Our proposed study will investigate the relationship between pork and slaughter day stress as influenced by housing (Indoor vs. Outdoor). Pork quality and carcass characteristics of both housing groups will be evaluated alongside blood cortisol and lactate levels at exsanguination to determine pig level of stress at slaughter. We hypothesize outdoor pigs will have lower levels of slaughter day stress, as evidenced by blood parameters and carcass characteristics, due to the effect of increased in handling and external stimuli inherent to housing environment. Data collected during this study will influence animal welfare and pork quality in pasture-based management systems.


Materials and methods:


Prior to the initiation of these experiments, all animal use, handling, and sampling techniques were approved by the Institutional Animal Care and Use Committee

Animal rearing and growth

Fifty crossbred Yorkshire pigs of similar breeding will be divided across two housing treatments, Indoor (n = 25), and Outdoor (n = 25). Each group of 25 will be housed in pens of 5 pigs. The Outdoor group will be housed fully on pasture at Penn State’s swine facilities, with shade provided and rotated to fresh ground every two weeks. The Indoor group will be housed in a typical finishing barn with concrete flooring (no bedding) within the swine barn at Penn State. Both the Indoor and Outdoor groups will be provided free access to a standardized grow-finish ration and clean water provided via a nipple drinker system. All pigs will be weighed on a digital scale every two weeks throughout the trial. Live animal weights will be collected on a digital scale at the farm on the day before slaughter and used as the marketing weight. Slaughter and hot carcass weights will be collected at the harvest facility.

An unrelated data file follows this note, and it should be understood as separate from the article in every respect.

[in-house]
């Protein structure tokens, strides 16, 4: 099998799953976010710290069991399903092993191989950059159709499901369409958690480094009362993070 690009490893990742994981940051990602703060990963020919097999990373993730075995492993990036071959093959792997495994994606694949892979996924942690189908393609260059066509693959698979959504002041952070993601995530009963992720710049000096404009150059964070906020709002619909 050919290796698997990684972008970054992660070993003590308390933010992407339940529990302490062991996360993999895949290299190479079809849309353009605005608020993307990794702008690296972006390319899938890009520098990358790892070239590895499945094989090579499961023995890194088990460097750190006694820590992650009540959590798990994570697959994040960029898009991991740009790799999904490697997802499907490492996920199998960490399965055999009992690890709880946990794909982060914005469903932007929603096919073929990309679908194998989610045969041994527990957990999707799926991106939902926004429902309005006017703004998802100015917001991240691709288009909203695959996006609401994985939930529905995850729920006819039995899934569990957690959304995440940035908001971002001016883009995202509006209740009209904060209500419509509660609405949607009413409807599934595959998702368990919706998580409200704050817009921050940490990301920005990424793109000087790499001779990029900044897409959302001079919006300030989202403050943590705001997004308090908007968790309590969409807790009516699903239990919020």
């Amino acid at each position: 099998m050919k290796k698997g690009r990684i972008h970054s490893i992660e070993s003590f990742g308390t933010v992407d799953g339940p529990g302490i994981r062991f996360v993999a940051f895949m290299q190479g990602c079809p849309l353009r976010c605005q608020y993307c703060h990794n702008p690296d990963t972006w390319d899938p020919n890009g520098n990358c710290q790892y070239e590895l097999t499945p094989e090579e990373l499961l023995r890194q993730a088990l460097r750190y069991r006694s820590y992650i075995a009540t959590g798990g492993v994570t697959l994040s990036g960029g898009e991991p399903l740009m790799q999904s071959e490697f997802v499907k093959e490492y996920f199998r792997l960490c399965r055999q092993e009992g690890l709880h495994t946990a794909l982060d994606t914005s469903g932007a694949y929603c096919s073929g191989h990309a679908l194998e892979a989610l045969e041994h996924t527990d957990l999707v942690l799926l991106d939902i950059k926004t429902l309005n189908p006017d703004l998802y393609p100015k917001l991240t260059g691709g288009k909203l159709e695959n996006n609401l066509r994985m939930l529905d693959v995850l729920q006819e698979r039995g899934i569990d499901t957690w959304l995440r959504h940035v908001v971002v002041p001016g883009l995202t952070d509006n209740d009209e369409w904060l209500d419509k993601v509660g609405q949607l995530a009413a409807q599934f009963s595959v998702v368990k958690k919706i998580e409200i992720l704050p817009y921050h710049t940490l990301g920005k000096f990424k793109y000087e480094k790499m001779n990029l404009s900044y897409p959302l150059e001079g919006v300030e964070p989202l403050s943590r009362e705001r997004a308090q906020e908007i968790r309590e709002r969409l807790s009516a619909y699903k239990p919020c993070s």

Stress Evaluations

Blood will be collected from each pig at exsanguination using a sterile 100ml cup following carbon dioxide stunning. The blood will be divided into two processing tubes for storage with a portion stored for later analysis of blood cortisol and blood lactate at slaughter. Blood will be evaluated for cortisol concentration utilizing radio-immunoassay technique, while lactate concentration will be evaluated utilizing a lactate analyzer.

Carcass and meat quality measurements

Hot carcass weights (HCW) will be collected at the slaughter facility. Once the carcass is split, meat quality will be evaluated on one side of the carcass, consistent across all pigs. All meat quality measurements will be collected on the longissimus Dorsi (LD) or loin. Color and marbling scores will be assigned subjectively using the Pork Checkoff, Pork Quality Standards chart, and objectively using a Minolta colorimeter that assigns L*A*B* values associated with color and light scores in the CIE color space. Backfat measurements are obtained in centimeters using a pork backfat ruler. The loin eye area will be calculated based off cross-sectional measurements. The pH measurements will be collected within the loin eye at 0,6,12, and 24 hours post exsanguination using a digital pH meter.  

Statistical analyses

All statistical values will be obtained using SAS 9.1 (Cary, NC) statistical software. Pen will be the experimental unit and housing (Indoor vs. Outdoor) will be the fixed effect. All pork quality and stress measurements will be evaluated as related to housing.

Participation Summary

Education & Outreach Activities and Participation Summary

4 Webinars / talks / presentations

Participation Summary:

Education/outreach description: